Co-directors Shih-Ching Tsou and Sean Baker (whose Prince of Broadway earned him best narrative feature at the Los Angeles Film Festival earlier this year) are in town this week for the theatrical release of their 2004 DV production, Take Out. It’s a powerful example of guerilla filmmaking with a commitment to the rhythms and social fluxes of urban life, as well as to the quiet human costs and virtues teeming at its core. Tsou and Baker effectively formed a two-person crew, and they camped out for a month at a busy Chinese take out restaurant in the Upper West Side (Manhattan Valley, an area known for its economic diversity, racial tensions, and general cultural smorgasbord) to film a fictional story about an undocumented bicycle deliveryman who has to earn enough tips in a single, rainy day to pay off a loan shark.
With cinematic models that include the Dardennes and Ken Loach, Baker knows his plot is a vehicle on which to hang an exploration of the everyday textures and personal interactions in his chosen socioeconomic setting. The plot maintains the countdown suspense of its premise, but the beauty of the film lies in the way that suspense shifts from its practical conflict to an existential and ethical one in the final act, bringing home the despair and decisions that define so many lives on and off the screen.
It’s also a remarkable documentary-like portrait of the restaurant itself: egg drop soup exploding in amber clouds within a vast iron pot, fried rice scattering and popping over dramatic flames, hurried customers bantering with the owner, whose phone seems to ring off the hook. Bagging, stapling, cleaning, cooking, the restaurant is a cauldron of activity, matched in its casual intensity by the constant dialogue between workers in the crowded kitchen, who discuss everything from family life to immigration to restaurant organization. Tempers predictably flare in the fast paced, steamy environment, but they’re forced to simmer as the protagonist saunters off again and again into the downpour with a bag of food under his arm. Baker and Tsou edit the bustle in quick rhythms and long sequences that emphasize the ritual and repetition of the business.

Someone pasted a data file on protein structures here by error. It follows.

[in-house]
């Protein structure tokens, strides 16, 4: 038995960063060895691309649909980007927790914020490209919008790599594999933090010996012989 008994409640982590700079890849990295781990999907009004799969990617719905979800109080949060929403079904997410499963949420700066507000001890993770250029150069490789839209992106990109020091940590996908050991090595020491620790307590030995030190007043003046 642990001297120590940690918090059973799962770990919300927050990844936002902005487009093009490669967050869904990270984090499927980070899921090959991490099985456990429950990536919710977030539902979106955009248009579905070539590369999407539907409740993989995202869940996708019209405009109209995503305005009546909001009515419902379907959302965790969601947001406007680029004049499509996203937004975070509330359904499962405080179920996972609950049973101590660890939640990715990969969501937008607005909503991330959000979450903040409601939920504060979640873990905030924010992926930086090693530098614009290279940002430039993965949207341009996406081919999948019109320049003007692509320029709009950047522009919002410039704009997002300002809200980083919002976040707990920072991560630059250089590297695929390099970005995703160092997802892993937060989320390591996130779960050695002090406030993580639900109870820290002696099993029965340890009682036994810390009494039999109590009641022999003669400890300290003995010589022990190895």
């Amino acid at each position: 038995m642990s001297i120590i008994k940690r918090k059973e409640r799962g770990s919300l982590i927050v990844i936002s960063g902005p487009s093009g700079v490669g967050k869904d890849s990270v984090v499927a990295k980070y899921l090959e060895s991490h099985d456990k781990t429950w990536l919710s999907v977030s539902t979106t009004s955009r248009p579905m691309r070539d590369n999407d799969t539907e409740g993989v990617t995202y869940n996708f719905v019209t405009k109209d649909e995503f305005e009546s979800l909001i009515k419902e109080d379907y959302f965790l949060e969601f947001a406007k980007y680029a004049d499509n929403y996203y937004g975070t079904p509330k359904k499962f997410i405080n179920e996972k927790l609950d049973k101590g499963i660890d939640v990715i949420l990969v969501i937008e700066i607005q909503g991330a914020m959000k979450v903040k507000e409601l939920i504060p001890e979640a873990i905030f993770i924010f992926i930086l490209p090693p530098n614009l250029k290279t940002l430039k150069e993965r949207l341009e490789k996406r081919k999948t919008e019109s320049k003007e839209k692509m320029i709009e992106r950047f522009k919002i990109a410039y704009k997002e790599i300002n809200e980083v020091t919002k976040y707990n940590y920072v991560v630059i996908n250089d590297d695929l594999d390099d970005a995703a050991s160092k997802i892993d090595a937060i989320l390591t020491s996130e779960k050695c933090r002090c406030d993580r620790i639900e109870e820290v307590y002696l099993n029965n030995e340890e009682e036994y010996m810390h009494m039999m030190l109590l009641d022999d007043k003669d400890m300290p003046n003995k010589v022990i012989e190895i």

The film contains both professional and nonprofessional actors; perhaps its most radical and effective use of the latter is the diverse range of customers the protagonist meets in hotel rooms, apartments, recording studios, and various delivery locations. As often happens with creative low budget endeavors, the filmmakers turned a constraint into an opportunity by sending out a casting call on Craigslist, asking people to volunteer thirty minutes of their time in return for $5 and a copy of the DVD. Scores of people submitted their addresses, and twenty-five of them appear in the final film through a combination of spontaneous and staged encounters. As quickly cut as the film is, these personalities form a rich tapestry of emotional registers–weary, hungry, eccentric, angry–and the deliveryman, who speaks little English, serves as their unwilling sounding board.
With its minimal plotting, Take Out is the kind of film that seems to have limited options, but it observes and reveals its world so well that everything seems fresh and unexpected. Tsou and Baker have offered Q&A’s at Laemmle theater screenings in Hollywood and Pasadena earlier this week, and their dedication to the film and the issues it raises about people groups and individuals sharing public space are clearly front and center for them; the film is ample proof of the vitality of independent filmmaking today.